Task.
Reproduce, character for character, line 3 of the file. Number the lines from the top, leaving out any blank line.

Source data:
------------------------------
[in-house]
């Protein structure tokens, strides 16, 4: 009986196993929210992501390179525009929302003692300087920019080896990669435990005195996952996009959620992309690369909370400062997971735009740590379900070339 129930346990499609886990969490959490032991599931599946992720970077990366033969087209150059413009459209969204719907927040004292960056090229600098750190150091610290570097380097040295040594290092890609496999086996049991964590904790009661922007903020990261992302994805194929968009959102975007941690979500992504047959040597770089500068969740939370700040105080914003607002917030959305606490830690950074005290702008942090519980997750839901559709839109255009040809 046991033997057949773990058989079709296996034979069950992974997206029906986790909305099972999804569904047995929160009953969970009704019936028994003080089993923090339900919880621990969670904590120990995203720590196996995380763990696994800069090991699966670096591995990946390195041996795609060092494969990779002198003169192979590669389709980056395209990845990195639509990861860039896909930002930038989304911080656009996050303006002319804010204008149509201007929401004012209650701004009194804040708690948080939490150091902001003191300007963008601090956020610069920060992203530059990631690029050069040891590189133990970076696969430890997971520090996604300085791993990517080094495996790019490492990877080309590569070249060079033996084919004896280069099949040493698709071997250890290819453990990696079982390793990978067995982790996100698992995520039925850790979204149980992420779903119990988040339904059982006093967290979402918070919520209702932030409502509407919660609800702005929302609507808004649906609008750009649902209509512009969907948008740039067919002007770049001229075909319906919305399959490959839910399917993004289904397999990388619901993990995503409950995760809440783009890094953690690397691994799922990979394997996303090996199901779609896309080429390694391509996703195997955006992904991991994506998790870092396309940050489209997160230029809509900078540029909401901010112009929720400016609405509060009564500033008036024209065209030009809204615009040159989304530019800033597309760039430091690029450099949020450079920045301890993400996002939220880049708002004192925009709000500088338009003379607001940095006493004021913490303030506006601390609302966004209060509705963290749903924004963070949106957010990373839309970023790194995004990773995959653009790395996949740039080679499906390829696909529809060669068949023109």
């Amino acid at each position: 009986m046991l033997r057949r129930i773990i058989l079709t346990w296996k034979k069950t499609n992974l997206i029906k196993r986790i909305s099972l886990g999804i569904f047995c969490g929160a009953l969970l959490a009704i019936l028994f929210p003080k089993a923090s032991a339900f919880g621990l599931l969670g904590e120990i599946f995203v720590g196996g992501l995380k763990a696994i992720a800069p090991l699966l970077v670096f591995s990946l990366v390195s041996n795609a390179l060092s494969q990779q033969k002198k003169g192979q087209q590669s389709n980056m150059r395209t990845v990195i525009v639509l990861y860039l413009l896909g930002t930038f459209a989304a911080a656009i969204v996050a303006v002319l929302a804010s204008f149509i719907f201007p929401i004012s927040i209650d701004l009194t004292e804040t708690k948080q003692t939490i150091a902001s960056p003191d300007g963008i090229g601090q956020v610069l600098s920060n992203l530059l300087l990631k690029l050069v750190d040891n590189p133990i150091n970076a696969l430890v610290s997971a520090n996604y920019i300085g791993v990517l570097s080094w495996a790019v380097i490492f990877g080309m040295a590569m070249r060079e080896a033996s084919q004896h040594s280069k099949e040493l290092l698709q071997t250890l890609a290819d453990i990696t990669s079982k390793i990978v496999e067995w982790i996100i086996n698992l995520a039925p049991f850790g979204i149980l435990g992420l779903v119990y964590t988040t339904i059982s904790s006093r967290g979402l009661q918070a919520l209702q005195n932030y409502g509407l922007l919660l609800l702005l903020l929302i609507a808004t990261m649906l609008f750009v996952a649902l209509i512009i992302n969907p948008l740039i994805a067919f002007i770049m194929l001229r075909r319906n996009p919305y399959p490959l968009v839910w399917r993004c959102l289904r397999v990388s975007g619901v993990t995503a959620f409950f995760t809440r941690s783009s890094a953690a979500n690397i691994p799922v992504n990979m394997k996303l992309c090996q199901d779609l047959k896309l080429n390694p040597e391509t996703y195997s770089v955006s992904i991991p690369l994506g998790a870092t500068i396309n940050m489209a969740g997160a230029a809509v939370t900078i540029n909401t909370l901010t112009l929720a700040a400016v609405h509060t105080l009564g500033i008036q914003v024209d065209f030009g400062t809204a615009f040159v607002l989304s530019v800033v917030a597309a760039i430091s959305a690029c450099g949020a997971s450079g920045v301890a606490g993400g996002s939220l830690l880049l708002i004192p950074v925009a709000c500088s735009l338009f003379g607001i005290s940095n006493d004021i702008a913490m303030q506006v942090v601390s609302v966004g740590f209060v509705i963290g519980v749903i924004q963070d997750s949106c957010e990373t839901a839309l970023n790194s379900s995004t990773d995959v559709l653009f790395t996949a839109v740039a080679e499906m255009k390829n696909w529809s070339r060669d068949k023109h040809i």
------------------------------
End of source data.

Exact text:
């Amino acid at each position: 009986m046991l033997r057949r129930i773990i058989l079709t346990w296996k034979k069950t499609n992974l997206i029906k196993r986790i909305s099972l886990g999804i569904f047995c969490g929160a009953l969970l959490a009704i019936l028994f929210p003080k089993a923090s032991a339900f919880g621990l599931l969670g904590e120990i599946f995203v720590g196996g992501l995380k763990a696994i992720a800069p090991l699966l970077v670096f591995s990946l990366v390195s041996n795609a390179l060092s494969q990779q033969k002198k003169g192979q087209q590669s389709n980056m150059r395209t990845v990195i525009v639509l990861y860039l413009l896909g930002t930038f459209a989304a911080a656009i969204v996050a303006v002319l929302a804010s204008f149509i719907f201007p929401i004012s927040i209650d701004l009194t004292e804040t708690k948080q003692t939490i150091a902001s960056p003191d300007g963008i090229g601090q956020v610069l600098s920060n992203l530059l300087l990631k690029l050069v750190d040891n590189p133990i150091n970076a696969l430890v610290s997971a520090n996604y920019i300085g791993v990517l570097s080094w495996a790019v380097i490492f990877g080309m040295a590569m070249r060079e080896a033996s084919q004896h040594s280069k099949e040493l290092l698709q071997t250890l890609a290819d453990i990696t990669s079982k390793i990978v496999e067995w982790i996100i086996n698992l995520a039925p049991f850790g979204i149980l435990g992420l779903v119990y964590t988040t339904i059982s904790s006093r967290g979402l009661q918070a919520l209702q005195n932030y409502g509407l922007l919660l609800l702005l903020l929302i609507a808004t990261m649906l609008f750009v996952a649902l209509i512009i992302n969907p948008l740039i994805a067919f002007i770049m194929l001229r075909r319906n996009p919305y399959p490959l968009v839910w399917r993004c959102l289904r397999v990388s975007g619901v993990t995503a959620f409950f995760t809440r941690s783009s890094a953690a979500n690397i691994p799922v992504n990979m394997k996303l992309c090996q199901d779609l047959k896309l080429n390694p040597e391509t996703y195997s770089v955006s992904i991991p690369l994506g998790a870092t500068i396309n940050m489209a969740g997160a230029a809509v939370t900078i540029n909401t909370l901010t112009l929720a700040a400016v609405h509060t105080l009564g500033i008036q914003v024209d065209f030009g400062t809204a615009f040159v607002l989304s530019v800033v917030a597309a760039i430091s959305a690029c450099g949020a997971s450079g920045v301890a606490g993400g996002s939220l830690l880049l708002i004192p950074v925009a709000c500088s735009l338009f003379g607001i005290s940095n006493d004021i702008a913490m303030q506006v942090v601390s609302v966004g740590f209060v509705i963290g519980v749903i924004q963070d997750s949106c957010e990373t839901a839309l970023n790194s379900s995004t990773d995959v559709l653009f790395t996949a839109v740039a080679e499906m255009k390829n696909w529809s070339r060669d068949k023109h040809i």